A Statement from Associate Dean Tom Walker
We start a new year with optimism and confusion; hope for fulfillment and concern for our environments; anticipation and dread. In our information professions we find, organize, transform and distribute information, yes; but, we also understand the information-related aspects of social justice. What unfolded last week in the seat of our democracy was abhorrent. It was already clear well before January that we faced upheaval -- the chaos of atrocities and discontent of different kinds that took place in every state and affected us all. But we will prevail.
As I have reflected on all of these during the holiday break, I tried to remind myself of the ways in which we all inform one another, whether as individuals, governments, activists, victims, family members, politicians, colleagues, librarians, educators or journalists. Depending on the intent, members of these groups or the groups collectively inform others, misinform, disinform or malinform. You may yourself have taught or taken courses about misinformation. Yet at the beginning of a fresh new year, it bears emphasizing that information disorders are complicit in the negative outcomes of political situations (disinformation about election fraud and political accomplishments), public health emergencies (inaccurate information or disinformation about COVID-19, its testing, treatments, and vaccines), systemic racism (BLM), climate change controversies and more.
Ultimately, I remain optimistic about the power of information, reason, and the human spirit to overcome the obstacles of disinformation. We see positivity and hope -- and sane approaches to information -- in the work of politicians as varied as Stacey Abrams, Arnold Schwarzenegger, Liz Cheney and Pete Buttigieg; brave scientific and cultural leaders like Dr. Anthony Fauci and Greta Thunberg; and artists such as Yo-Yo Ma and Agnes Denes. While being skeptical (as Katherine Hepburn's chief librarian character reminds us in Desk Set), I believe 2021 will provide welcome cultural, political and medical relief from the year that has just passed.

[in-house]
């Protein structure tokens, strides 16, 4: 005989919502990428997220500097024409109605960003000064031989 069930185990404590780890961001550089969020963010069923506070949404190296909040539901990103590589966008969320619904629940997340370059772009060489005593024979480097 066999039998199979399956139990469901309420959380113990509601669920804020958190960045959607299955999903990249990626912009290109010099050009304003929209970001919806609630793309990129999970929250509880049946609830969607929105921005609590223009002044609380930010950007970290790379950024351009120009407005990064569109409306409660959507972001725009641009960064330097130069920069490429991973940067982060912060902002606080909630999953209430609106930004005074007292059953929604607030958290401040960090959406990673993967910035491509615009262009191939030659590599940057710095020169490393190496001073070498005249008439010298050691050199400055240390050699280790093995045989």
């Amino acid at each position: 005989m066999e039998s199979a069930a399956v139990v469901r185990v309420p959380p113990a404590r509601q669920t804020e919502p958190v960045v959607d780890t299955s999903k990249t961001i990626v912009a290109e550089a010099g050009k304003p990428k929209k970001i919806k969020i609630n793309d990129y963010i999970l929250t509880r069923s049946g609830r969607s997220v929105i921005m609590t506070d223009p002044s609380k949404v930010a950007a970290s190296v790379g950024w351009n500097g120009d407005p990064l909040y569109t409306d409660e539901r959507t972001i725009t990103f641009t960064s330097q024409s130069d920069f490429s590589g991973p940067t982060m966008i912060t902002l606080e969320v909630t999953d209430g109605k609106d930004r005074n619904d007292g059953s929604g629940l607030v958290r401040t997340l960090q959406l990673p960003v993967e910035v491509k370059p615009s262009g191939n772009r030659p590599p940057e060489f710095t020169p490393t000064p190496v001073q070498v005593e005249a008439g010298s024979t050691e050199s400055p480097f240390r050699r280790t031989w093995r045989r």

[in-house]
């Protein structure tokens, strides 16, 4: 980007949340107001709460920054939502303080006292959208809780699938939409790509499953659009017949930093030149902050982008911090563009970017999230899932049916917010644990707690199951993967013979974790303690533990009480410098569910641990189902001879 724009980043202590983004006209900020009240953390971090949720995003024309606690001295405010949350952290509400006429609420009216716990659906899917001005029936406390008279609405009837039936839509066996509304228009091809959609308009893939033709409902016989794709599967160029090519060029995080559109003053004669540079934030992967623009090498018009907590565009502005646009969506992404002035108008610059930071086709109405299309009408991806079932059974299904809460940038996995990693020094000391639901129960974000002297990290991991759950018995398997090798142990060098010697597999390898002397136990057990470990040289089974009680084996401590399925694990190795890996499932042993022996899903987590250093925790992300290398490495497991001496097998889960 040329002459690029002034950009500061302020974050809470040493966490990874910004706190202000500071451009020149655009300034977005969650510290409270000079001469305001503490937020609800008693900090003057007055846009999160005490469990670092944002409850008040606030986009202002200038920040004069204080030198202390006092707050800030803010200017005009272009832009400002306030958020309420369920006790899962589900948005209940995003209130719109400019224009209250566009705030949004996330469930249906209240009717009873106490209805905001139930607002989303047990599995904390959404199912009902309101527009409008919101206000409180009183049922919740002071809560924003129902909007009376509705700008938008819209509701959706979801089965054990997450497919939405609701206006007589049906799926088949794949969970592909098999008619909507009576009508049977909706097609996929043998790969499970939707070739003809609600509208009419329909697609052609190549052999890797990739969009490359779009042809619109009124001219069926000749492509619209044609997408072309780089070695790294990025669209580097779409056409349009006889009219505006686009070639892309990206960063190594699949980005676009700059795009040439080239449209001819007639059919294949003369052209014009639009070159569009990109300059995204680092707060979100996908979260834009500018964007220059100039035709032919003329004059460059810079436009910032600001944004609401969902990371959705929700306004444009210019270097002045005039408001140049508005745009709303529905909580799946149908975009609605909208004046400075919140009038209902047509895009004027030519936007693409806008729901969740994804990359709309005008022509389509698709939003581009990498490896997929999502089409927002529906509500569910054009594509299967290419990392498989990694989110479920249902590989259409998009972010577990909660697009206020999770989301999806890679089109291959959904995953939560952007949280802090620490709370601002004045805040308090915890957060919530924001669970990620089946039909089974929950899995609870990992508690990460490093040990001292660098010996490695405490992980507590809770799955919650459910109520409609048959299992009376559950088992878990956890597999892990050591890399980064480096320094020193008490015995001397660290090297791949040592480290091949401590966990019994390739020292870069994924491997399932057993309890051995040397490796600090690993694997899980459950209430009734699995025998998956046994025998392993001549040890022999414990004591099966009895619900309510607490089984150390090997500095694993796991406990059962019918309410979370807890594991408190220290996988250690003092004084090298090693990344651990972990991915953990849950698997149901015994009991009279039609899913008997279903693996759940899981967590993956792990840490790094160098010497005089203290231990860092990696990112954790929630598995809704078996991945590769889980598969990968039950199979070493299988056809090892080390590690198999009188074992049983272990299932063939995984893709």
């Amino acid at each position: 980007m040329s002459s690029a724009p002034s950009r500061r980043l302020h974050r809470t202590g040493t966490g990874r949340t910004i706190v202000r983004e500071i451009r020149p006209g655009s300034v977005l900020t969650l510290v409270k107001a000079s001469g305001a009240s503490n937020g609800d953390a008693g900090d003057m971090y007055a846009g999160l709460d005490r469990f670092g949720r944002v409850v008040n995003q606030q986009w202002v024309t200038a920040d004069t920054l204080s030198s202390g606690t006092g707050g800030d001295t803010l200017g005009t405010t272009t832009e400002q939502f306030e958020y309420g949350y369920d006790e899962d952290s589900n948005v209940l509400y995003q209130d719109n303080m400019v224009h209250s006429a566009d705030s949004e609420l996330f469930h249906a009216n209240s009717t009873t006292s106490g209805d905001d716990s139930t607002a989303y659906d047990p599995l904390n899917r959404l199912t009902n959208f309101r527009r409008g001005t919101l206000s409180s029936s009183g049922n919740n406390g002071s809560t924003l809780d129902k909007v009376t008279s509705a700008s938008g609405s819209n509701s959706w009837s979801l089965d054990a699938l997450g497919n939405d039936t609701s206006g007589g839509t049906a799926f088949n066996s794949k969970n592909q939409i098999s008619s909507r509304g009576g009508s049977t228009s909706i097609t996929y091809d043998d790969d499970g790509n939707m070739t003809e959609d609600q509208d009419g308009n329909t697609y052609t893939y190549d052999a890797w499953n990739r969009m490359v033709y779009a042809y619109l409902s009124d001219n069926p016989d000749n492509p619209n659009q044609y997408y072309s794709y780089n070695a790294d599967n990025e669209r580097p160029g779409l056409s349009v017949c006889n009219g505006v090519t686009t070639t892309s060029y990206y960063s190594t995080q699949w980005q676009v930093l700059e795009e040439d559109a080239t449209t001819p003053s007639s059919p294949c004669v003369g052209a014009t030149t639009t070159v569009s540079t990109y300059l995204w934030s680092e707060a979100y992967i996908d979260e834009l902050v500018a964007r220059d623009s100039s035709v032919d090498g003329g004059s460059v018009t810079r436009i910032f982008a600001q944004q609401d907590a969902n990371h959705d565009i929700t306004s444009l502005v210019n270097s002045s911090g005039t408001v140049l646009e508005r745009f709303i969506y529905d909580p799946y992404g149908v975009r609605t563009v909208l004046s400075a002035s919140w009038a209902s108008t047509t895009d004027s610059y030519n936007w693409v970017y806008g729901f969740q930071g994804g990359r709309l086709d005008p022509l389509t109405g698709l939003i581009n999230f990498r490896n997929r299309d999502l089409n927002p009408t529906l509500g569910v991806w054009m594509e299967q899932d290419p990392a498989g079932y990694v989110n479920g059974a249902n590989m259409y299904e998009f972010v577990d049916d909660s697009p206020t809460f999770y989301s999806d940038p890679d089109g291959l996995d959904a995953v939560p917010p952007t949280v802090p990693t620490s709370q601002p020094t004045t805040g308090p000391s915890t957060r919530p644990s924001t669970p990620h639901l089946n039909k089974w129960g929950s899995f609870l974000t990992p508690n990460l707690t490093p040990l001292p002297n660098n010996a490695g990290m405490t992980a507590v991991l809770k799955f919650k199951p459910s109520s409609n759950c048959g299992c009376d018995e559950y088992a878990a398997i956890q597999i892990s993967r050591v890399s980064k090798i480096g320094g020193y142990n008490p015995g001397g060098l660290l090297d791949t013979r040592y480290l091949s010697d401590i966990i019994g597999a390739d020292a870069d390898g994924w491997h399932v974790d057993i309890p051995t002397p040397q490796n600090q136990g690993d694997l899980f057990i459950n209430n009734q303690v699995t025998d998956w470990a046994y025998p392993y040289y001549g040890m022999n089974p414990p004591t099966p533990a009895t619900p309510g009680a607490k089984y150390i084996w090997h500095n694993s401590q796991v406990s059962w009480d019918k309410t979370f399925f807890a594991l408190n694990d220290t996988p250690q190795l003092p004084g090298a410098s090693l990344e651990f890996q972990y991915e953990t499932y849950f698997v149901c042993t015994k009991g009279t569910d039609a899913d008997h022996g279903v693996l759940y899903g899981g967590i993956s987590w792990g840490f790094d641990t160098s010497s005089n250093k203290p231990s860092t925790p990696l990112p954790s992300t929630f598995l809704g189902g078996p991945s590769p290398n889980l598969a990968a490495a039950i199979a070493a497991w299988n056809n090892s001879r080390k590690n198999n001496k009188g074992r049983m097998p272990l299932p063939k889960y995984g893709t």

I am also optimistic about the work that is being done right here at Wayne State. The university is committed to creating a more equitable, inclusive and accessible campus experience for all. President M. Roy Wilson recently created the Social Justice Action Committee (SJAC), which is fostering a climate of inclusion and equity throughout the university. The Office of Diversity and Inclusion and the Office of Multicultural Student Engagement are at the forefront of these efforts, but the responsibility for creating a bias-free, inclusive and equitable institution rests with each of us. The School of Information Sciences is using these universitywide initiatives to continue our efforts to fight racism and misinformation by working closely with campus partners
May all of us in the School of Information Sciences community enjoy good health, professional satisfaction, intellectual rewards and a sense that we contribute positively to the world!
- Tom Walker
Associate Dean and Professor, School of Information Sciences